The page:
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At least $500 million has been spent since 9/11 on renovating Guantanamo Bay
The Pentagon referred inquiries about the base to its commander, Capt. Steven H. Blaisdell, who defended the spending.
"Because GTMO is an isolated and remote duty location with no access to an off-base community, all services must be provided on station," he said in a statement. "The installation benefits from expenditure of funds through retention and readiness improvements, as well as long-term facility sustainment, restoration and modernization."
Although spending on new projects has slowed, it has not stopped. Next up is an expansion of one of the most popular spots on the base: O'Kelly's, an Irish pub.
'It's up to Washington'
Before Sept. 11, Guantanamo Bay was known for being the nation's oldest overseas military base and not much else. "Gitmo" served as a Navy port, a facility for Haitian and Cuban refugees, a base for drug interdiction operations, and the inspiration for the 1992 movie "A Few Good Men." But the attacks gave the base new purpose as the global holding cell in the George W. Bush administration's "war on terror." It also gave military commanders justification to ask Washington for more money.
The spending began in earnest in February 2002, after the Pentagon awarded a construction contract to KBR, formerly Kellogg Brown & Root, a subsidiary of Halliburton. KBR renovated the chain-link-fence compound known as Camp X-Ray, the first prison facility for detainees, which produced the iconic images of men on their knees in orange jumpsuits and blacked-out goggles. Camp X-Ray is now abandoned, overrun with weeds and "banana rats," groundhog-size rodents that roam the base.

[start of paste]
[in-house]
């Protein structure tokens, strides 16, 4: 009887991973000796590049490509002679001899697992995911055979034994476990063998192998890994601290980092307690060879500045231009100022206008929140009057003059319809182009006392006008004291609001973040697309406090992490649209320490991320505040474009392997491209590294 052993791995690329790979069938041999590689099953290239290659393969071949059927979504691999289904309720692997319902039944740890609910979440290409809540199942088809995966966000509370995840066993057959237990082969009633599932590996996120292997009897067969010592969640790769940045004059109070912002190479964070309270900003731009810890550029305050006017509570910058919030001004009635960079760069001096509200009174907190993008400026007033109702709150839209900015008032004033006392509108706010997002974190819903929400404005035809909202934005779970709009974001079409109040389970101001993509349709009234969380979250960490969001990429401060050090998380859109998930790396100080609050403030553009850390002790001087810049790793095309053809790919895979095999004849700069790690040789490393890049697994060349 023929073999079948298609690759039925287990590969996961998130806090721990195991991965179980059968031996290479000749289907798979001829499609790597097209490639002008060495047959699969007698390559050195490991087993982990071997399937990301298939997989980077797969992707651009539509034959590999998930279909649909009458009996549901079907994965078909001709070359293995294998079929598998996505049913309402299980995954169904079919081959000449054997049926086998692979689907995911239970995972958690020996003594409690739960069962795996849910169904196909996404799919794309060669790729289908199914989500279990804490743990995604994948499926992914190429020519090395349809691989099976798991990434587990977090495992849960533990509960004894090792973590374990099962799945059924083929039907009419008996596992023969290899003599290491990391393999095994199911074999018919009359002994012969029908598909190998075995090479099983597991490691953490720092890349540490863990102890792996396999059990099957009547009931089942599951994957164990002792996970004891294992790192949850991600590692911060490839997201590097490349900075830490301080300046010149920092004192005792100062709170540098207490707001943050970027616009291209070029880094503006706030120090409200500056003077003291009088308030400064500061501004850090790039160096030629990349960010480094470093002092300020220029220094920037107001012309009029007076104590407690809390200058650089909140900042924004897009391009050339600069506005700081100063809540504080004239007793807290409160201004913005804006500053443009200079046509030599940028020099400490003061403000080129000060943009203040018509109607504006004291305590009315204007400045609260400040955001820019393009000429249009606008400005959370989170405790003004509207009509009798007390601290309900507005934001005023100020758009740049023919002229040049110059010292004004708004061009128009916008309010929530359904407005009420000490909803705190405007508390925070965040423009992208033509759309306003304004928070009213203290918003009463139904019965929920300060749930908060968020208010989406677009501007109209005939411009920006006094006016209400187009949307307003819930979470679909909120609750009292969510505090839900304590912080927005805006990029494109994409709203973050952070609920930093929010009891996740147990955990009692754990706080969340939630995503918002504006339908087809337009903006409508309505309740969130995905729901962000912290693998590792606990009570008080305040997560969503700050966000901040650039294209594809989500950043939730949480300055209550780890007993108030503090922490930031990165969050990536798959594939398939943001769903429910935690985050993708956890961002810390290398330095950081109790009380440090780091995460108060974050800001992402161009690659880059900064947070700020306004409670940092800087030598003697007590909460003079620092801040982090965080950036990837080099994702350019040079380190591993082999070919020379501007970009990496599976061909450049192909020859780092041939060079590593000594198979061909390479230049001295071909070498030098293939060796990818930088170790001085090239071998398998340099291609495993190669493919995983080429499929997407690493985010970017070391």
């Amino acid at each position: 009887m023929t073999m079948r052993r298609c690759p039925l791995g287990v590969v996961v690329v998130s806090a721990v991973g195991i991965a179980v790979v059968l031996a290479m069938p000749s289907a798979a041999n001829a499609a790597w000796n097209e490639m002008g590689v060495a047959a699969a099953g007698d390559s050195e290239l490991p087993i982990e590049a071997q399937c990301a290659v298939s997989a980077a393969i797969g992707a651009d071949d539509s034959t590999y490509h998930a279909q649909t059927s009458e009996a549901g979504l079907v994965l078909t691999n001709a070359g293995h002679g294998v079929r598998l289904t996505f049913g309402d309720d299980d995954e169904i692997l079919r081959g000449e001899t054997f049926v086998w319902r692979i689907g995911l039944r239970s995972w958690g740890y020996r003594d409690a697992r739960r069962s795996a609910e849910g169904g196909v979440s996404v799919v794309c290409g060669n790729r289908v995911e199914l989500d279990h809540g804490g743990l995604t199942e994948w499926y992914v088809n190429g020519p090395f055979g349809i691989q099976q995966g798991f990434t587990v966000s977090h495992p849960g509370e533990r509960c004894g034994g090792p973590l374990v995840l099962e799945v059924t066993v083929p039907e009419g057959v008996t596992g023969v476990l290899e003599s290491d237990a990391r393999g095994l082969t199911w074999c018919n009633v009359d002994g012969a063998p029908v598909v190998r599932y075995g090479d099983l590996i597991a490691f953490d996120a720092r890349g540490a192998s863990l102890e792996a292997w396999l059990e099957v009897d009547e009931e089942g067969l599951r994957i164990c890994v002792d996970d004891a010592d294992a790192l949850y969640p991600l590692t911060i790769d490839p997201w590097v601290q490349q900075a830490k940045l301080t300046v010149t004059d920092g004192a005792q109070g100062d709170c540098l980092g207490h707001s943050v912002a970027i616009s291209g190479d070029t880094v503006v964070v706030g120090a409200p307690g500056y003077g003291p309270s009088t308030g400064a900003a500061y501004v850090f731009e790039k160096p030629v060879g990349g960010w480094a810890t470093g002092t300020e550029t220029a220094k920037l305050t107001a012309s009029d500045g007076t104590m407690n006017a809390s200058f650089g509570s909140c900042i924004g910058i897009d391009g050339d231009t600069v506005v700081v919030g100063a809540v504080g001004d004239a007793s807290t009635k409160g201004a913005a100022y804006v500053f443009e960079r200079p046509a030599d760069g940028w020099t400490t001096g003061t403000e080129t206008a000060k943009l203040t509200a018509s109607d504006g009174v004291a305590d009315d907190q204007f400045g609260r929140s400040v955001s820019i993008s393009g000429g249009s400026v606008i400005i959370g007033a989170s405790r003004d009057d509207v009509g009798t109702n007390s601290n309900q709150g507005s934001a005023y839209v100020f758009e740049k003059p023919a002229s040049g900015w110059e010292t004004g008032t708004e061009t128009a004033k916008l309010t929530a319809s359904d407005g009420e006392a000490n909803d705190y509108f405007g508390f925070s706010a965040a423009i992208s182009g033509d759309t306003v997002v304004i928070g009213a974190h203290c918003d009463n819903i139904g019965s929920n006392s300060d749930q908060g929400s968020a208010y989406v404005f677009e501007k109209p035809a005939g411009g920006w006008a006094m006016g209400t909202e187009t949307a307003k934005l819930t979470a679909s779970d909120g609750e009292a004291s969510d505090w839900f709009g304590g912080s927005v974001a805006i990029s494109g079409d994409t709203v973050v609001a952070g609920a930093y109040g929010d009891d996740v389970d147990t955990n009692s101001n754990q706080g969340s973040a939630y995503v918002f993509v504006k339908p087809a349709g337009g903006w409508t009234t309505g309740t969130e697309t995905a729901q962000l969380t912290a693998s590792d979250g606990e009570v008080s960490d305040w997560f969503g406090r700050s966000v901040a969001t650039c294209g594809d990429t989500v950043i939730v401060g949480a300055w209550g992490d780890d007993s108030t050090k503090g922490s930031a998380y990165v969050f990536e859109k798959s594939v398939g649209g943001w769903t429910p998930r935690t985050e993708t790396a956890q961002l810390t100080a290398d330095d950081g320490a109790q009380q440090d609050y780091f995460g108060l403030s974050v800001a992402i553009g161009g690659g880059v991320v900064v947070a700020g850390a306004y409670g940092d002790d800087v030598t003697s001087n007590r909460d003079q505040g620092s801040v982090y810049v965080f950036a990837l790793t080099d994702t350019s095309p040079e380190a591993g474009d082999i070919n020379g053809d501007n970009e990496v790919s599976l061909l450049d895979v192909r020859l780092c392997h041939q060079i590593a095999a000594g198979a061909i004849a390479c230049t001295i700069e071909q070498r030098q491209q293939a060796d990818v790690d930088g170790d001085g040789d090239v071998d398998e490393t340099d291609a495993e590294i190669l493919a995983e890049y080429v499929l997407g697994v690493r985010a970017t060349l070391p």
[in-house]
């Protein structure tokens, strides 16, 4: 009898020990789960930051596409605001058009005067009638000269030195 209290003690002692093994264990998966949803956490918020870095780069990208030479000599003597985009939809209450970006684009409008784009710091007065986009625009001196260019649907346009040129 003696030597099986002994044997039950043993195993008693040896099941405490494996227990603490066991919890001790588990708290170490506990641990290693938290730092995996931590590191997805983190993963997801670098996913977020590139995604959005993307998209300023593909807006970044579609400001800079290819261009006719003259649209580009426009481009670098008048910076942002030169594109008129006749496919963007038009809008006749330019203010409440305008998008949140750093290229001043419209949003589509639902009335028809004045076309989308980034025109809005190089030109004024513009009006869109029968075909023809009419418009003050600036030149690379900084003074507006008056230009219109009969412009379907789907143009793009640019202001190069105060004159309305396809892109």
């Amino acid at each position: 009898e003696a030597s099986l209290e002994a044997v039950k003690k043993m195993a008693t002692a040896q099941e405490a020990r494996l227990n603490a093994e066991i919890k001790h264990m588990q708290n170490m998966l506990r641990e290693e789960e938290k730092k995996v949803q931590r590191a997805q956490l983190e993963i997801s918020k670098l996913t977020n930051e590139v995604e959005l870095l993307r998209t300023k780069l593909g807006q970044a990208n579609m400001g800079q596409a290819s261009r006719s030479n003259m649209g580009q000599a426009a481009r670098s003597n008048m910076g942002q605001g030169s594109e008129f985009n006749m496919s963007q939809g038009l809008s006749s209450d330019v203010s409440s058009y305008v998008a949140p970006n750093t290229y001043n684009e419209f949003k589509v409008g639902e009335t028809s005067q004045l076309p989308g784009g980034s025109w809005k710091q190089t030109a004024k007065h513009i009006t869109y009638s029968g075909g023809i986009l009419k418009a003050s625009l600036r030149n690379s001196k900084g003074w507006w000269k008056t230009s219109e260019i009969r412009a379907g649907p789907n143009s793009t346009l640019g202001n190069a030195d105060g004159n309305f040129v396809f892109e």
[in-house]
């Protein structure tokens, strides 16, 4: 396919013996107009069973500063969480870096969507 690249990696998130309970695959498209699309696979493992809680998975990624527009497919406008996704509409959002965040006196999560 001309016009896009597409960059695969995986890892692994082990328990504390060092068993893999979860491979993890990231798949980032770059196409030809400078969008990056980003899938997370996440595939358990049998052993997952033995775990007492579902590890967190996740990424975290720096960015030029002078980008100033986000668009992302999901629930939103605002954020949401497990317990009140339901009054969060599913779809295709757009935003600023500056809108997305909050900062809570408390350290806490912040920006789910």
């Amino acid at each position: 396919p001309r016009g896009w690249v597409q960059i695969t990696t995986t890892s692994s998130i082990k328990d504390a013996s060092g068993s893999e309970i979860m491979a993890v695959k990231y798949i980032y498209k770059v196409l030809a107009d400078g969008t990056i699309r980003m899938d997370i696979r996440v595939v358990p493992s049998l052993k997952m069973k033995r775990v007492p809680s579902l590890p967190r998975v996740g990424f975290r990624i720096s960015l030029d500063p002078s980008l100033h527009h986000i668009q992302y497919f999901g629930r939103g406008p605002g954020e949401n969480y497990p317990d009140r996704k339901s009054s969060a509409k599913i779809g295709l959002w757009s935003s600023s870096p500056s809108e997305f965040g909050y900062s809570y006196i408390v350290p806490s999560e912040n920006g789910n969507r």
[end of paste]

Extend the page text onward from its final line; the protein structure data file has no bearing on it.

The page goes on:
KBR was paid $169 million to build the prison camps and related facilities. The company said that did not include bonuses paid by the government. The military did not provide information about bonuses paid to KBR or other contractors.
Nearly all materials were floated in on barges from Florida, which along with labor added more than 50 percent in costs compared with construction in the United States, according to a military analysis.
To support the detention operation, the Pentagon began to construct and renovate facilities around the prison camps. It spent $690,000 to build a headquarters for the Joint Detention Group. The building was completed in April 2009, three months after Obama ordered Guantanamo Bay closed. The move to the new building is on hold.
The Pentagon spent $18.2 million on a prison hospital and $2.9 million on a psychiatric ward next door. The ward has 12 beds housed inside an elongated metal trailer-like building with reflective-glass windows and a small sign that reads "Behavioral Health Unit." The military would not permit Post reporters to look inside the facility, citing patient confidentiality.
Recently finished was the $26 million construction of an eight-mile stretch of road along the naval station's fenced and mined border with Cuba. A dilapidated hand-painted sign at the Cuban border post states, "Republica de Cuba. Territorio Libre de America." From the American side, a Marine bulldog painted on a hillside growls back.
The old, rutted road was considered an embarrassment.
"When I got here, the road was un-drivable," Marine Maj. Jerry Willingham said.